Government to set up GoM to look at Regional Comprehensive Economic Partnership issues

By: | Published: August 6, 2018 9:40 PM

The government will set up a group of ministers (GoM) to look into issues related to the proposed mega free trade agreement RCEP, official sources said.

RCEP, domestic industry, trade deficit, FTA partners, Domestic steel, metail industryThe development assumes significance as domestic industry has raised apprehensions about the presence of China in the bloc, with which India has huge trade deficit.

The government will set up a group of ministers (GoM) to look into issues related to the proposed mega free trade agreement RCEP, official sources said. The GoM will deliberate upon the issues being raised by the industry as well as government departments, they said. The Regional Comprehensive Economic Partnership (RCEP) bloc comprises 10 Asean group members (Brunei, Cambodia, Indonesia, Malaysia, Myanmar, Singapore, Thailand, the Philippines, Laos and Vietnam) and their six FTA partners – India, China, Japan, South Korea, Australia and New Zealand. The first meeting of this group is expected to be held on August 10.

The development assumes significance as domestic industry has raised apprehensions about the presence of China in the bloc, with which India has huge trade deficit. India had trade deficit with as many as 10 member countries, including China, South Korea and Australia, of the RCEP grouping of 16 nations which have been negotiating a mega trade pact since November 2012.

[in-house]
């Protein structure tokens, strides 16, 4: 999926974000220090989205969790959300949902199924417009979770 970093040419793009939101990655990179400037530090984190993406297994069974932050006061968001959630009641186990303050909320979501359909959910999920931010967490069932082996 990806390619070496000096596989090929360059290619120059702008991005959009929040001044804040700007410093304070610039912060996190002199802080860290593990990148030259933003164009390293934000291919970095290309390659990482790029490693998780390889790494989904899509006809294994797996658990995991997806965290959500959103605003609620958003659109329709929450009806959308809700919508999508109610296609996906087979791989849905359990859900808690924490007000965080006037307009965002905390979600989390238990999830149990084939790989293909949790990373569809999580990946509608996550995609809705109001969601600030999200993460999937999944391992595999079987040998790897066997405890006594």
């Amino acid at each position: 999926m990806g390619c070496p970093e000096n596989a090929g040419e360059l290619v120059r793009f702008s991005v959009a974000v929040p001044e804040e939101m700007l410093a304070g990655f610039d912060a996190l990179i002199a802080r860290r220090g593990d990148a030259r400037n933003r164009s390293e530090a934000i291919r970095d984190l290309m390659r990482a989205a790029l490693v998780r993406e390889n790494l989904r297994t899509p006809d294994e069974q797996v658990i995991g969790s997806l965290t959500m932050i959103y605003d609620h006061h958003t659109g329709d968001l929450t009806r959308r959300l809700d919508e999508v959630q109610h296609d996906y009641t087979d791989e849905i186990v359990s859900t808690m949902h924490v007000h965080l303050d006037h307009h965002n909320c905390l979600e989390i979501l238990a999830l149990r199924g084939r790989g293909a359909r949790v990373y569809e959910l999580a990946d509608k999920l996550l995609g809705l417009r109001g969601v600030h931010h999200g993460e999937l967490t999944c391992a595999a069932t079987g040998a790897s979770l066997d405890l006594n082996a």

The trade gap with China, Korea, Indonesia and Australia has increased to USD 63.12 billion; USD 11.96 billion; USD 12.47 billion and USD 10.16 billion in 2017-18. It was USD 51.11 billion, USD 8.34 billion, USD 9.94 billion and USD 8.19 billion respectively in the previous financial year, 2016-17. An official from an industry chamber said that giving zero duty access to China would led to flooding of Chinese goods in the domestic market and impact the manufacturing sector.

The pact, negotiations for which started in Cambodian capital Phnom Penh in November 2012, aims to cover goods, services, investments, economic and technical cooperation, competition and intellectual property rights. Pressure is also mounting on India for early conclusion of the proposed trade pact.

Member countries are looking to conclude the talks by end of this year but a lot of issues are yet to be finalised including the number of products over which duties will be eliminated. Domestic steel and other metal industries want these sectors to be kept out of the deal. Under services, India wants greater market access for its professionals in the proposed agreement.

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